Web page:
Rest Stops Could Be Getting a Makeover With New Infrastructure Plan
If you've ever gone on a long road trip, down a highway like Interstate 95, you know that sometimes the rest areas can be a somewhat-less-than-pleasant experience. They are often very dirty, boring, small, and uninteresting. If you've ever wondered why that is, you have to look at who's in charge of them.
Since 1960, federal law has seriously restricted what commercial activity rest stops can have. Aside from some vending machines, maps, and advertising brochures, not much else has been allowed at these roadside rest stops. However, under President Donald Trump's proposed infrastructure plan, that could change. Some previews of what could be coming.
Richard Geddes, scholar of infrastructure policy, writes in The Wall Street Journal that rest stop law was originally designed to protect local businesses along the highways from competition at rest areas. But since then the economy has changed, and sit-in restaurants have largely been replaced by fast food chains.
Mr. Trump’s plan would allow rest areas to be converted into valuable revenue-producing assets. Many are strategically located with easy on- and offramps, sidewalks, streetlights and restrooms already installed. Adding restaurants and shops would be inexpensive and profitable. The renovated stops could also offer amenities such as electric-vehicle charging stations.
Some rest stops are already thriving because they fall outside of the law’s purview.
The privately owned Iowa 80 Truckstop, for one, is located near the interstate, just off an exit ramp. It hosts almost 5,000 visitors each day and features 900 parking spaces, a movie theater, dentist, barber, library, showers and a dog wash.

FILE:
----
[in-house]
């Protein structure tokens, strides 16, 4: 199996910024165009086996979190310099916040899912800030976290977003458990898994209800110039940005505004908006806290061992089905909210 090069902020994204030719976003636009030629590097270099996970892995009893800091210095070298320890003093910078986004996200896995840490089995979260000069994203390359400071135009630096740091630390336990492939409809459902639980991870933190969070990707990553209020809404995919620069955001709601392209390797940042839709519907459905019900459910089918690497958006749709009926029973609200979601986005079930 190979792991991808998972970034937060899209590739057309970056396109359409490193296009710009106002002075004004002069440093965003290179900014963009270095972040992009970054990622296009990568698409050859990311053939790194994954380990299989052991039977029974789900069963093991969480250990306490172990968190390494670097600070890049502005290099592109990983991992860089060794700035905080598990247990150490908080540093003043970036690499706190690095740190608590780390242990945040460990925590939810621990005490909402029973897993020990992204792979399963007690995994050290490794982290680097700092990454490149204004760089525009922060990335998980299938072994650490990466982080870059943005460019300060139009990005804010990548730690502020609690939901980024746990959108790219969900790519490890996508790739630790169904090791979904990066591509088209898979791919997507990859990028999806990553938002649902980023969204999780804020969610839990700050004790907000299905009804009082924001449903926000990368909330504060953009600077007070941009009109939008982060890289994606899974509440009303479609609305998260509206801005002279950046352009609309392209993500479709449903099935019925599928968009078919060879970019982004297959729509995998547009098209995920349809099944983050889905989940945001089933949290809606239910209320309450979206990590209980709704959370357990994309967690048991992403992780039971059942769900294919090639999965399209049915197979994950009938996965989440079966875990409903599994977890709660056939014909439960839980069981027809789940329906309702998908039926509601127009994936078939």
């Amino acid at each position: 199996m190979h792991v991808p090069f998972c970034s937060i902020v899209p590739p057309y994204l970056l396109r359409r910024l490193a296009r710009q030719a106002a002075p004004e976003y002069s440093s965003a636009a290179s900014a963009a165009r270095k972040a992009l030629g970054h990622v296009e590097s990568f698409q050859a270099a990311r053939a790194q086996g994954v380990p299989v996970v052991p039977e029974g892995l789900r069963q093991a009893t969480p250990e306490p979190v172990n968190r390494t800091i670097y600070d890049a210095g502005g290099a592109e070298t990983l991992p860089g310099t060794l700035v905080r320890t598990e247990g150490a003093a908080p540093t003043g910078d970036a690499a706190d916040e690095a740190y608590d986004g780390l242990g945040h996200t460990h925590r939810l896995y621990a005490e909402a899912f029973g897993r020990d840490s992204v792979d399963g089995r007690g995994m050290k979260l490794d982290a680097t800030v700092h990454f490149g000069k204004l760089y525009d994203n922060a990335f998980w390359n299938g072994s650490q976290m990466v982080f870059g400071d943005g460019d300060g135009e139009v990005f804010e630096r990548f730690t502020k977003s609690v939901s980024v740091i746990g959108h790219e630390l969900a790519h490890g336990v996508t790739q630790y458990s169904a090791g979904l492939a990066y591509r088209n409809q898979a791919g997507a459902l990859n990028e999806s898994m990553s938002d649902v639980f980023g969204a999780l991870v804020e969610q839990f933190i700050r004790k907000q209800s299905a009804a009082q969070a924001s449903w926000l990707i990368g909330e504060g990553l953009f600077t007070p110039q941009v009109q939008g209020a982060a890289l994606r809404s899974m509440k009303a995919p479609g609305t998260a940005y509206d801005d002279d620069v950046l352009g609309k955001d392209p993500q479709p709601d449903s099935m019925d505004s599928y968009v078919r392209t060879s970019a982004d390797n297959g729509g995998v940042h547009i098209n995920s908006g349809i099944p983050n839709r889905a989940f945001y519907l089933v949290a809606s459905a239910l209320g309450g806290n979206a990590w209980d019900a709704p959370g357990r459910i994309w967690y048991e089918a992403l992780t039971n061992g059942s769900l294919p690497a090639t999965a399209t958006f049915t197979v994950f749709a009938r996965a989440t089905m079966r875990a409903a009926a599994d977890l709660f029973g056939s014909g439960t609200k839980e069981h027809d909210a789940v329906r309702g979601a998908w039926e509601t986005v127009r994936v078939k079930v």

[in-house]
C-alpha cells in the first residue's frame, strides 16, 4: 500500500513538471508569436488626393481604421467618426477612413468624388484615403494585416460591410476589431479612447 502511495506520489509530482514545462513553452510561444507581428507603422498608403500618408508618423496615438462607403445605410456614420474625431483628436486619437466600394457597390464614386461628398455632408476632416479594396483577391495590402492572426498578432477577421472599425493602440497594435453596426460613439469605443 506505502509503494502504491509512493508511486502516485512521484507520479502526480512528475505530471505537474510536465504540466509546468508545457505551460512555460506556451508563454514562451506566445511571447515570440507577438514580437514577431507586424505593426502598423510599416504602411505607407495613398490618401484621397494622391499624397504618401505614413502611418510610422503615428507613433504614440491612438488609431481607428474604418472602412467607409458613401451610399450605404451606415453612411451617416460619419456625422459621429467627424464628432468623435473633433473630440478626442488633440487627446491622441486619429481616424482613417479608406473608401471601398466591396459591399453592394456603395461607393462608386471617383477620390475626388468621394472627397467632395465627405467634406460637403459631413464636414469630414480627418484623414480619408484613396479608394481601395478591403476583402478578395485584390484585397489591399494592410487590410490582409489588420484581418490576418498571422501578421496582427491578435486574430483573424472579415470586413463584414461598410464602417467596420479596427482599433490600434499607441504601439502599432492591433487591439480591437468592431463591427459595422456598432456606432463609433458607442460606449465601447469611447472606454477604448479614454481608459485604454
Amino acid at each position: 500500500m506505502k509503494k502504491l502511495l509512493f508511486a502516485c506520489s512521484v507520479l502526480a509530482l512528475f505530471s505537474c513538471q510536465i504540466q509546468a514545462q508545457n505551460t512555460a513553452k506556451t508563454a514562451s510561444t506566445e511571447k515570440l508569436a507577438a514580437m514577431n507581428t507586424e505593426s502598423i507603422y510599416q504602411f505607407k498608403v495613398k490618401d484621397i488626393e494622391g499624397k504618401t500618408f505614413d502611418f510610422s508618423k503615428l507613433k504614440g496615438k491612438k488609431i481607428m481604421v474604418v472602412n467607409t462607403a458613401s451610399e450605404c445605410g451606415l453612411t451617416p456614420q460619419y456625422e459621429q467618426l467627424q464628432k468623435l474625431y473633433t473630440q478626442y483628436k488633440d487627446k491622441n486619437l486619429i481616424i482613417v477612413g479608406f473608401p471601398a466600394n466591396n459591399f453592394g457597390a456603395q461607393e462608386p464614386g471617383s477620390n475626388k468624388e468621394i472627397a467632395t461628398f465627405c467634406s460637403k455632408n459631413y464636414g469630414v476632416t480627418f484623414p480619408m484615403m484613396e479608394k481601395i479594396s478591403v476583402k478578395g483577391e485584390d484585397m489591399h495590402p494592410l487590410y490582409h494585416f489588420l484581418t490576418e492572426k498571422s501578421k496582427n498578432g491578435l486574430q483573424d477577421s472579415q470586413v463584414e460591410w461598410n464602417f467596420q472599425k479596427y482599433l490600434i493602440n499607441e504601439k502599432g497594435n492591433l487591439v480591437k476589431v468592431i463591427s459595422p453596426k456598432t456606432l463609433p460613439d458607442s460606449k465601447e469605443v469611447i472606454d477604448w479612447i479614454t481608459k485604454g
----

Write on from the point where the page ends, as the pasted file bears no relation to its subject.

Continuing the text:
Or look at rest stops in Delaware, New Jersey and other places that were inaugurated before 1960 and grandfathered in under the new rules. They operate through concessions with private companies. The success of this approach is illustrated by two newly renovated rest stops in Maryland that are exempt from normal restrictions, Maryland House and Chesapeake House. They are fully refurbished thanks to a $56 million investment by a private partner, and the state estimates that the renovated structures support 575 jobs.
Imagine if the 1,200 other rest stops in the country also had the ability to grow their operations, to have more to offer travelers when they stop. Maryland House and Chesapeake House are state of the art facilities with lots to offer. Why is that growth potential still being thwarted by law?
Geddes makes the case for commercializing these rest stops, as they will be much more well-maintained, and create more tax revenue from increased economic activity. Travelers win with better facilities, and the states can win with more tax revenue to take care of other infrastructure needs. Is that a plan we can all get behind?